Merton’s Strain Theory

Merton argues that people engage in deviant behaviour when they cannot achieve socially approves goals by legitimate means. His explanation combines structural factors and cultural factors.

The American Dream

  • For Merton, deviance is the result of the strain between the goals a culture encourages individuals to aim for and the structure of society actually allows them to achieve legitimately.
  • For example, the American Dream emphasises money success, Americans are expected to pursue this goal by legitimate means (education and hard work)
  • The ideology claims that American society is meritocratic. But in reality, poverty and discrimination block opportunities for many to achieve this goal by legitimate means.
  • The resulting strain between the cultural goal and the lack of legitimate opportunities produces frustration and a pressure to resort to illegitimate means.

Deviant adaptations to strain

Merton argues that an individual’s position in the social structure affects how they adapt to the strain to anomie. He identifies 5 adaptations:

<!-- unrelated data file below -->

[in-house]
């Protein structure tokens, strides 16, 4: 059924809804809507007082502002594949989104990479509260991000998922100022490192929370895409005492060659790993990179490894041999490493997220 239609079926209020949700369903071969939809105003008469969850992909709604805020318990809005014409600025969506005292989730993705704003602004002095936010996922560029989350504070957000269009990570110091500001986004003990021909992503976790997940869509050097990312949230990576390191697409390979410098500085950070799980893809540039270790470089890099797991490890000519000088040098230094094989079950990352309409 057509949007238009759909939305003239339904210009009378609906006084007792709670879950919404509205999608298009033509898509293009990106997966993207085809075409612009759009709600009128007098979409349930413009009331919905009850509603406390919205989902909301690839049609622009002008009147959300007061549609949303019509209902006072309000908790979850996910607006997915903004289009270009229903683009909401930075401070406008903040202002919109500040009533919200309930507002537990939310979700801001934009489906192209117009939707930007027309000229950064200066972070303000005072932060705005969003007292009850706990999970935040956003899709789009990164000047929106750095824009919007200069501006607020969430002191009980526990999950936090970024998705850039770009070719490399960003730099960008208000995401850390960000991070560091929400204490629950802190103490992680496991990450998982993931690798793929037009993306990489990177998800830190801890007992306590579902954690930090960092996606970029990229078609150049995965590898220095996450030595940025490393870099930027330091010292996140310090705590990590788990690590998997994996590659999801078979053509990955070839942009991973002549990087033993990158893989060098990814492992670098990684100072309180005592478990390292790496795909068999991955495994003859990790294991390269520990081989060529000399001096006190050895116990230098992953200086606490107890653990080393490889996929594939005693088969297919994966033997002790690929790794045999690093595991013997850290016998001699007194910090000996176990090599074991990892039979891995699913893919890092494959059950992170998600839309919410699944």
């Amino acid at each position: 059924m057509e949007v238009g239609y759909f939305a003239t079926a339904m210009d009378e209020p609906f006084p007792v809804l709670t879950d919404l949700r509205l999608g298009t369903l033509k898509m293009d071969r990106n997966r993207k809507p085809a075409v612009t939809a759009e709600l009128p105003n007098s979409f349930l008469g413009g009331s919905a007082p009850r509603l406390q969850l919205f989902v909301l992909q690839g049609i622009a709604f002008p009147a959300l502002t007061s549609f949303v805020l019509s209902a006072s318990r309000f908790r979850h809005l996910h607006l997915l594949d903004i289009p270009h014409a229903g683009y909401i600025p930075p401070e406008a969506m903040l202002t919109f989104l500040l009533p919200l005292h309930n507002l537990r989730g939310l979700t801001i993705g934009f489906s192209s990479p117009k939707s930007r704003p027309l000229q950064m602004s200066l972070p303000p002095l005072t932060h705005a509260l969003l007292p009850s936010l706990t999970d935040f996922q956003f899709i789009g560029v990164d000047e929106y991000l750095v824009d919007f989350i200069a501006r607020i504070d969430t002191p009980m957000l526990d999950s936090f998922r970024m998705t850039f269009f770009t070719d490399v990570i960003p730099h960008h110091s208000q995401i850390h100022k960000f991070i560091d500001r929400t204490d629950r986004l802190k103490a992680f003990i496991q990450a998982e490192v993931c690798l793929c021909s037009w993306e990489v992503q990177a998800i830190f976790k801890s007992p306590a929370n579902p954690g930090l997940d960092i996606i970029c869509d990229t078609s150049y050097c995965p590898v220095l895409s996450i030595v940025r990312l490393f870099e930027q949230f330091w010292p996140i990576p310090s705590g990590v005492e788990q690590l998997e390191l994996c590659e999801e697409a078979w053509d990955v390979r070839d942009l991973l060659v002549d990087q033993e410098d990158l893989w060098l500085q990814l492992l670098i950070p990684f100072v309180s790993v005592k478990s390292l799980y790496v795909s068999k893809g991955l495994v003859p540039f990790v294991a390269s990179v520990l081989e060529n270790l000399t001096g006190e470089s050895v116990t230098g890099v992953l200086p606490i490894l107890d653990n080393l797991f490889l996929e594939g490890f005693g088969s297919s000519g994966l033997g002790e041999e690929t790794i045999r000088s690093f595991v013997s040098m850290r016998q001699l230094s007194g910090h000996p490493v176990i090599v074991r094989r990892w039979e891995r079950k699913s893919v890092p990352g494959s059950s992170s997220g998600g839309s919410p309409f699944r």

Adaptation Means Goal Likely crime
Rebel ✔✖ ✔✖


Strengths of Merton’s Approach:

Merton shows how normal and deviant behaviour can arise from the same mainstream goals. Conformists and innovators both pursue the same goal but by different means.

  • However, Merton’s theory has been criticised on several grounds. It takes official crime statistics at face value. It is too deterministic, not all WC people deviate. It ignores the power of the ruling class to make and enforce the laws.#

Subcultural Strain Theories

Subcultural strain theories both criticise both Merton’s theory and build on it. They see deviance as the product of delinquent subcultures. These subcultures offer their lower-class members a solution to the problem of how to gain status they cannot achieve by legitimate means.